Case study: Home Credit – to its credit
In an exclusive tour of Home Credit’s (HC) operations in Prague, Banking Technology met seven staff members and learned about its retail challenger Air Bank, P2P lender Zonky and Home Credit Venture Capital (HCVC).
Picture in your mind a map of Europe. Sitting at the heart of the continent is the Czech Republic – the birthplace of HC in 1997.
Now expand outwards from Europe to show the entire world and see that HC is active in ten countries, including Russia, Kazakhstan, China, India, Indonesia, Philippines and the US. The consumer finance provider has grown to occupy large swathes of the globe with a diverse range of operations and activities.
HC sees itself as the “world’s biggest fintech” and its goal is to lend to people with little or no credit history. A major shareholder is PPF, a privately held financial and investment group owned by billionaire Petr Kellner.
Things are going well. HC has €21.8 billion in total assets, a net loan portfolio of €16.4 billion and a healthy net profit in H1 of €40 million.
Around the world it has 130,800 employees. On my visit to Prague I met seven of them. These aren’t people who’ve spent their whole lives at HC. Some are former bankers, while others were entrepreneurs. It is a fascinating mix – and their knowledge and interest in China and India shows not only a great understanding of those nations but where it sees the firm’s future.
Make it likeable
Air Bank was created in November 2011 as HC saw a gap in the market for consumers. Its approach was to ask “what do people dislike in a bank?”. For example a typical contract is 12 pages long, it’s trimmed that down to one page.
It makes thing less formal and removes petty rules. If you want to bring your dog or eat your ice cream in the branch, feel free. In fact, the bank had some amusing photos showing people taking advantage of these rules – such as one guy with a gigantic potbellied pig happily sat on the floor in a branch.
Jana Karasová, the bank’s PR spokesperson, says its research found that the traditional players were “mysterious, arrogant and monotonous”. It’s the opposite. Air Bank doesn’t make money from banks fees – it profits from consumer loans and mortgages.
Its price list is kept simple at 250 words. Karasová cited one traditional bank which has a contract of 11,972 words. That’s almost a novella.
Air Bank is a challenger – and its customers can also be a challenger.
This means a user can dispute any bank charge three times a year. Within the app is a trash symbol – which is used to bin a charge if perceived as unfair. Think of a broken ATM, which means the individual has to find and use another one which charges a fee. The person challenges that and gets a refund.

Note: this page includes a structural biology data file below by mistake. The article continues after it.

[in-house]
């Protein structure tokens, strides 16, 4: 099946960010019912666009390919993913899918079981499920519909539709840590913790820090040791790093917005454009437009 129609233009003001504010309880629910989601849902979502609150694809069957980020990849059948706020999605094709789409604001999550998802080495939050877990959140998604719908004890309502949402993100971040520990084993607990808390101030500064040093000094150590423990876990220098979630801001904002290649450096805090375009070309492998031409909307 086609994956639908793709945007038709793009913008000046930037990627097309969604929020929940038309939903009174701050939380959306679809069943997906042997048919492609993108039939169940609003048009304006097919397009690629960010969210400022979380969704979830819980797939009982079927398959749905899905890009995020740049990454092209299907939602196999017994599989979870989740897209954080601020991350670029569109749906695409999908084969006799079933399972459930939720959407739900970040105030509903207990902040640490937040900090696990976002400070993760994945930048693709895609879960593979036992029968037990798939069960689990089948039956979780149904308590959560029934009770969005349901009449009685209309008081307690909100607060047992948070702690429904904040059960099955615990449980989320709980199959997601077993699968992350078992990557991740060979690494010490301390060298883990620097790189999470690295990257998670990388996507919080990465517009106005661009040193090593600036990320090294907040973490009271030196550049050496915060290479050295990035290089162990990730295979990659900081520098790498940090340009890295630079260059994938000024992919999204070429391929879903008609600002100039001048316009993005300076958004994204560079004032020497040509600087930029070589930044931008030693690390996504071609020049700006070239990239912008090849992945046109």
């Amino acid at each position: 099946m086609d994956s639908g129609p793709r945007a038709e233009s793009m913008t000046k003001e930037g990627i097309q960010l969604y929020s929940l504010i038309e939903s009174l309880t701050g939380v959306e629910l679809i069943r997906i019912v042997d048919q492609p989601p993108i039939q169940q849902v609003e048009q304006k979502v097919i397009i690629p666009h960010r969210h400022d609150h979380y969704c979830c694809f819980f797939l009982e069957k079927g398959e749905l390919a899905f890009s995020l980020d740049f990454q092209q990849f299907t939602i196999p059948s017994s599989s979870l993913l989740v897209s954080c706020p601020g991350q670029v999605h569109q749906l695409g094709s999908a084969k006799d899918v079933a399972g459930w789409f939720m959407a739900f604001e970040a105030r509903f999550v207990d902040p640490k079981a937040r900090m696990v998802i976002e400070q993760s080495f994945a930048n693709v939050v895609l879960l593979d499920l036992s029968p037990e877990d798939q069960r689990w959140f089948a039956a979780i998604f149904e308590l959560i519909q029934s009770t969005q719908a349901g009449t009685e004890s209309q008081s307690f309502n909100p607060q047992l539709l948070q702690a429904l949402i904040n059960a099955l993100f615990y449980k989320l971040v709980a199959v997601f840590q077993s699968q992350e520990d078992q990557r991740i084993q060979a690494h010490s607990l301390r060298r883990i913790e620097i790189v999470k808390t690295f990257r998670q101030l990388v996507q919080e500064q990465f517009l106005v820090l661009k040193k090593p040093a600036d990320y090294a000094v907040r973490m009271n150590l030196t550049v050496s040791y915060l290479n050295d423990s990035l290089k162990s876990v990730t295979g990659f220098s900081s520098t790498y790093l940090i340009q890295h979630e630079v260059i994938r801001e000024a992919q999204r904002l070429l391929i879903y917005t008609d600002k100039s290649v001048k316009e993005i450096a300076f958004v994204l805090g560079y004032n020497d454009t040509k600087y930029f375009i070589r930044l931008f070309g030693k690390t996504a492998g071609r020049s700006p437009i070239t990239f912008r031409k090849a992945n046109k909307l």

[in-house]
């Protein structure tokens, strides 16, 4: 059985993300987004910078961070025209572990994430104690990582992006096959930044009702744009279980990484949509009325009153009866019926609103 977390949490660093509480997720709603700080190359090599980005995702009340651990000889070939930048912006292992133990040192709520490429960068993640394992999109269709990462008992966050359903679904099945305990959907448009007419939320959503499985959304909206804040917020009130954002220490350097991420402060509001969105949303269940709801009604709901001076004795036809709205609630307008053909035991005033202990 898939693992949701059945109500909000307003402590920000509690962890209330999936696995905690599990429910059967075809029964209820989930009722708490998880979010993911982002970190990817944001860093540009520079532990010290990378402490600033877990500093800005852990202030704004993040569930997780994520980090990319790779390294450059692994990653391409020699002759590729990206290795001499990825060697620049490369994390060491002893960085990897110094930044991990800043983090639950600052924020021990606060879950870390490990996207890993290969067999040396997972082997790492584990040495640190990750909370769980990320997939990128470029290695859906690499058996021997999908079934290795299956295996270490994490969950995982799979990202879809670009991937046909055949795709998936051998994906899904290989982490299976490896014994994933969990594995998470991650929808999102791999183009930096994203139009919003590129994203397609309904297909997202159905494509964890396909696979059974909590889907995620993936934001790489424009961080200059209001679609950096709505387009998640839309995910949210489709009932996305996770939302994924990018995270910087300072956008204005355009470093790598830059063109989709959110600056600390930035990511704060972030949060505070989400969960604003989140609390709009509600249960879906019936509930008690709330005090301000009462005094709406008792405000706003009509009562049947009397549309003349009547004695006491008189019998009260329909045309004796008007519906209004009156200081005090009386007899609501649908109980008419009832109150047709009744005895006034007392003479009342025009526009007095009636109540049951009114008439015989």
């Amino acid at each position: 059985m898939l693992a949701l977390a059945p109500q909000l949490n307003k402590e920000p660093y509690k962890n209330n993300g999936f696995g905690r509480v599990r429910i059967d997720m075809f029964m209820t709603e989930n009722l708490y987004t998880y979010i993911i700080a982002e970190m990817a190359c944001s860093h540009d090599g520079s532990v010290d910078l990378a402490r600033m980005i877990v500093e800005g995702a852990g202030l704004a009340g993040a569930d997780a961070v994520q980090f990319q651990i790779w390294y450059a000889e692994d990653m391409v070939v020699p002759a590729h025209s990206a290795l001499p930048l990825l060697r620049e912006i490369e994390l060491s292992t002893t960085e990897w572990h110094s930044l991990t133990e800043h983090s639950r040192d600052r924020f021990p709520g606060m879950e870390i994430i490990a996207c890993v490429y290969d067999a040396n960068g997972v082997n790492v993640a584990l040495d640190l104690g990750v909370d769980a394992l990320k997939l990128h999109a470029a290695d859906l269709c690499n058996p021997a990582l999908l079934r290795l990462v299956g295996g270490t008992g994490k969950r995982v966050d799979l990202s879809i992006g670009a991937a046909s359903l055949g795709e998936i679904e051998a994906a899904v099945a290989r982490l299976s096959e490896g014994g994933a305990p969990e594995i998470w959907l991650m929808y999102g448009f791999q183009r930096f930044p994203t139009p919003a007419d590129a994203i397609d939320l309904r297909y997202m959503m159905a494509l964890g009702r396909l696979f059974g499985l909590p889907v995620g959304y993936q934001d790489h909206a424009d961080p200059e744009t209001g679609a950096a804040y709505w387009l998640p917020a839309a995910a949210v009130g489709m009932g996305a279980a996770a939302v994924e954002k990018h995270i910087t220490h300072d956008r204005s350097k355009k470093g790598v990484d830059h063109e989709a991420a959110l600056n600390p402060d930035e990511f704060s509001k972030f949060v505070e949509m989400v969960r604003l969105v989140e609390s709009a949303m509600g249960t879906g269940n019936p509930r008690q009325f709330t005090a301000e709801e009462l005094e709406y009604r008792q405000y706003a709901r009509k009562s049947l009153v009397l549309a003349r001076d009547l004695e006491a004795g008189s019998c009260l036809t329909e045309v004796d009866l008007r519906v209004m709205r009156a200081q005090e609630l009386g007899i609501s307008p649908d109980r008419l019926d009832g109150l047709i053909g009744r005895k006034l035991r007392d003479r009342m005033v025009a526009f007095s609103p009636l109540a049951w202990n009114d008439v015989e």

While it’s a digital bank, Air Bank does have 35 branches across the country.
I visited one of these branches, and as the name suggests, it had a light and breezy look. It was spacious, with an energetic green décor, and the assistants don’t sit opposite the clients. The desks mean the customers sit next to them – they see what the assistant sees to break down any barriers.
Air Bank feels the branch has plenty of life yet. Karasová states that 79% of its new customers come through the branch. They walk in, like what they see and decide to open an account.
Jakub Petrina, CMO of Air Bank, also came over to the branch to have a chat. Air Bank is only in the Czech Republic for now – with 650,000 customers – but Germany could be next and within 12 months.
The right mix
Zonky sounds fresh and different. And that’s the plan. It was founded three years ago and its office is located away from HC. The idea is to create a separate culture where its approximately 150 staff can work. The vibe is certainly less corporate.
The firm lets people lend to people – and those seeking loans can tell their stories to try and get the investors on board. Investors can get a 3.5% to 5% yield. Zonky is proud of its net promoter score of 82 and that loans get approved within two days.
It has a community of 50,000 Czech users. Here people can share experiences and advice. For example, a person may well be looking for money so he/she can set up a coffee shop. They ask people who did it; and the success is passed onto the next wave.
Currently Zonky does 2,000 loans per month. It is targeting 400,000 users by 2028.